Association of Initial Disease-Modifying Therapy With Later Conversion to Secondary Progressive Multiple Sclerosis.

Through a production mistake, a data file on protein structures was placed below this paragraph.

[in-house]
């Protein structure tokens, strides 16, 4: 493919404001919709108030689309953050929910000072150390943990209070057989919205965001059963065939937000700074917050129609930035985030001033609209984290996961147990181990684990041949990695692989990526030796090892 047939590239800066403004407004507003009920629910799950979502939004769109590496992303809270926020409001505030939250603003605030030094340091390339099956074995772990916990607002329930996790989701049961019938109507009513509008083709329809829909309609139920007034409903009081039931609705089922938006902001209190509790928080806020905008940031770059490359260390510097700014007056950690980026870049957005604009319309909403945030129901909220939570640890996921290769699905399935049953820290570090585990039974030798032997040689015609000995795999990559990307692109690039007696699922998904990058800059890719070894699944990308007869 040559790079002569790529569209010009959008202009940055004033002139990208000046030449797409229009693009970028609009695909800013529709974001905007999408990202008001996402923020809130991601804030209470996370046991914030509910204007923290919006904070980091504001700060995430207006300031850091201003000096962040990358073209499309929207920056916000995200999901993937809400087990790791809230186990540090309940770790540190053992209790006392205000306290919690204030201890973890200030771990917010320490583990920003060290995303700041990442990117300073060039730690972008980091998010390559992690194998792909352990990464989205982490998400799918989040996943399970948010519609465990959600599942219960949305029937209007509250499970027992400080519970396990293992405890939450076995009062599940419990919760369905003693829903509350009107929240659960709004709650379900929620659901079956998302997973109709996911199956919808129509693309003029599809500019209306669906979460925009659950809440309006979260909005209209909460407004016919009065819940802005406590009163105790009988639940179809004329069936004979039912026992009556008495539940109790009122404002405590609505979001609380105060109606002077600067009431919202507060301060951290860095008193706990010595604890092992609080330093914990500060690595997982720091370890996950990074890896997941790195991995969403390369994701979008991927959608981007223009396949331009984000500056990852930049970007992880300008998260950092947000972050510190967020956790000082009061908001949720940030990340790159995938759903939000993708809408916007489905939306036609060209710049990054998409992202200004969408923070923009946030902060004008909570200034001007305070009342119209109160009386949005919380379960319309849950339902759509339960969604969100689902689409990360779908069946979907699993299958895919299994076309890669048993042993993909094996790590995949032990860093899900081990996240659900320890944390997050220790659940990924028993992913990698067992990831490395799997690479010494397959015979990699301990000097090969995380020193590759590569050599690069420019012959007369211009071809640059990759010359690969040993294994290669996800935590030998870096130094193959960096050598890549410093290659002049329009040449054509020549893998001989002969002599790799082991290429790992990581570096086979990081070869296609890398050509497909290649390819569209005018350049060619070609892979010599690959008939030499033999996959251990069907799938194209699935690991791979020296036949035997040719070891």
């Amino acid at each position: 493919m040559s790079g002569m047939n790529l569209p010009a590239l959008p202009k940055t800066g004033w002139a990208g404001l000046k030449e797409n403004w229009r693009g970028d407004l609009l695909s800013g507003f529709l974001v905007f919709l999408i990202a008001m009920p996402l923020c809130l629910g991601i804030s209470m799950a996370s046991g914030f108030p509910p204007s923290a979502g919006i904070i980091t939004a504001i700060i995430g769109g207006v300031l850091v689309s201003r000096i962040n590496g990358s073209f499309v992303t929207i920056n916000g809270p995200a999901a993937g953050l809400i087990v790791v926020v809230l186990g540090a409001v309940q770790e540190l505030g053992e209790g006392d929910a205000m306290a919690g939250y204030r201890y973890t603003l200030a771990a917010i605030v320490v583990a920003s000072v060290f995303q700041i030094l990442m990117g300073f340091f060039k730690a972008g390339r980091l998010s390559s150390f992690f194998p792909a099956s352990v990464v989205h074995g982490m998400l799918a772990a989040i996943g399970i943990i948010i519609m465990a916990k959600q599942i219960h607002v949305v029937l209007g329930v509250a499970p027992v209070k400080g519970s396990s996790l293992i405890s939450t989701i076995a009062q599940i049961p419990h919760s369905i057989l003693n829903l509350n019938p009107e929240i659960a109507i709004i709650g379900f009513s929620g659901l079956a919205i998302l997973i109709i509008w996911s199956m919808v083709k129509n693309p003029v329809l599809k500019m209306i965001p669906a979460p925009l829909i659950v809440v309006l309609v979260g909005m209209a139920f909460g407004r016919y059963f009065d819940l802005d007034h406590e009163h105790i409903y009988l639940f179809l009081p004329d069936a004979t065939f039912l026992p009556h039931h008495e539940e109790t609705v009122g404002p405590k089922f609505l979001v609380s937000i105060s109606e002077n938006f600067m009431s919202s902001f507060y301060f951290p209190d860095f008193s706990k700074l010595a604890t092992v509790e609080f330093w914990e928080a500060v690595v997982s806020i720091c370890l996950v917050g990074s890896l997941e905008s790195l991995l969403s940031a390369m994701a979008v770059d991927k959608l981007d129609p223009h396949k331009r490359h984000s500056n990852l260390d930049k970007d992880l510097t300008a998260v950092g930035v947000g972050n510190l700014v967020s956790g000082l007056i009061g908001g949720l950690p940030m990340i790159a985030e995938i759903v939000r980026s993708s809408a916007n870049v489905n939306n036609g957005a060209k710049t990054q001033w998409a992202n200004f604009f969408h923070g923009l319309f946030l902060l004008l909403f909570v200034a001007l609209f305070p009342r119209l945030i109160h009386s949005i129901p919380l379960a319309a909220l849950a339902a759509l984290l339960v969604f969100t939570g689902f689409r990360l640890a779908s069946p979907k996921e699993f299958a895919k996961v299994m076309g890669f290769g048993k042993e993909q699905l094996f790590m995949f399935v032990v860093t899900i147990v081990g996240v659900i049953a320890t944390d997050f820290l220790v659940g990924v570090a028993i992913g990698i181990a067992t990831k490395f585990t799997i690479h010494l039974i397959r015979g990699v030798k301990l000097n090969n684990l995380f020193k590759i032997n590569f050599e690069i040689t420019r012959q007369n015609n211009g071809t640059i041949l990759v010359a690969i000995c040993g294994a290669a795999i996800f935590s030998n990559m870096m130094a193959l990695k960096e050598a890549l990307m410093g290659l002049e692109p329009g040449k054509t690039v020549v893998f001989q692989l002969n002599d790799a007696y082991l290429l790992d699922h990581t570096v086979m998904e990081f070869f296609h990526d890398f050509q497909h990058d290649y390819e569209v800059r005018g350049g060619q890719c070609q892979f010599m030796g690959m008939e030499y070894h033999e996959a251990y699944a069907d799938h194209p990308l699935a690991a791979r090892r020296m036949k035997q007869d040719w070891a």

IMPORTANCE: Within 2 decades of onset, 80% of untreated patients with relapsing-remitting multiple sclerosis (MS) convert to a phase of irreversible disability accrual termed secondary progressive MS. The association between disease-modifying treatments (DMTs), and this conversion has rarely been studied and never using a validated definition. OBJECTIVE: To determine the association between the use, the type of, and the timing of DMTs with the risk of conversion to secondary progressive MS diagnosed with a validated definition. DESIGN, SETTING, AND PARTICIPANTS: Cohort study with prospective data from 68 neurology centers in 21 countries examining patients with relapsing-remitting MS commencing DMTs (or clinical monitoring) between 1988-2012 with minimum 4 years' follow-up. EXPOSURES: The use, type, and timing of the following DMTs: interferon beta, glatiramer acetate, fingolimod, natalizumab, or alemtuzumab. After propensity-score matching, 1555 patients were included (last follow-up, February 14, 2017). MAIN OUTCOME AND MEASURE: Conversion to objectively defined secondary progressive MS. RESULTS: Of the 1555 patients, 1123 were female (mean baseline age, 35 years [SD, 10]). Patients initially treated with glatiramer acetate or interferon beta had a lower hazard of conversion to secondary progressive MS than matched untreated patients (HR, 0.71; 95% CI, 0.61-0.81; P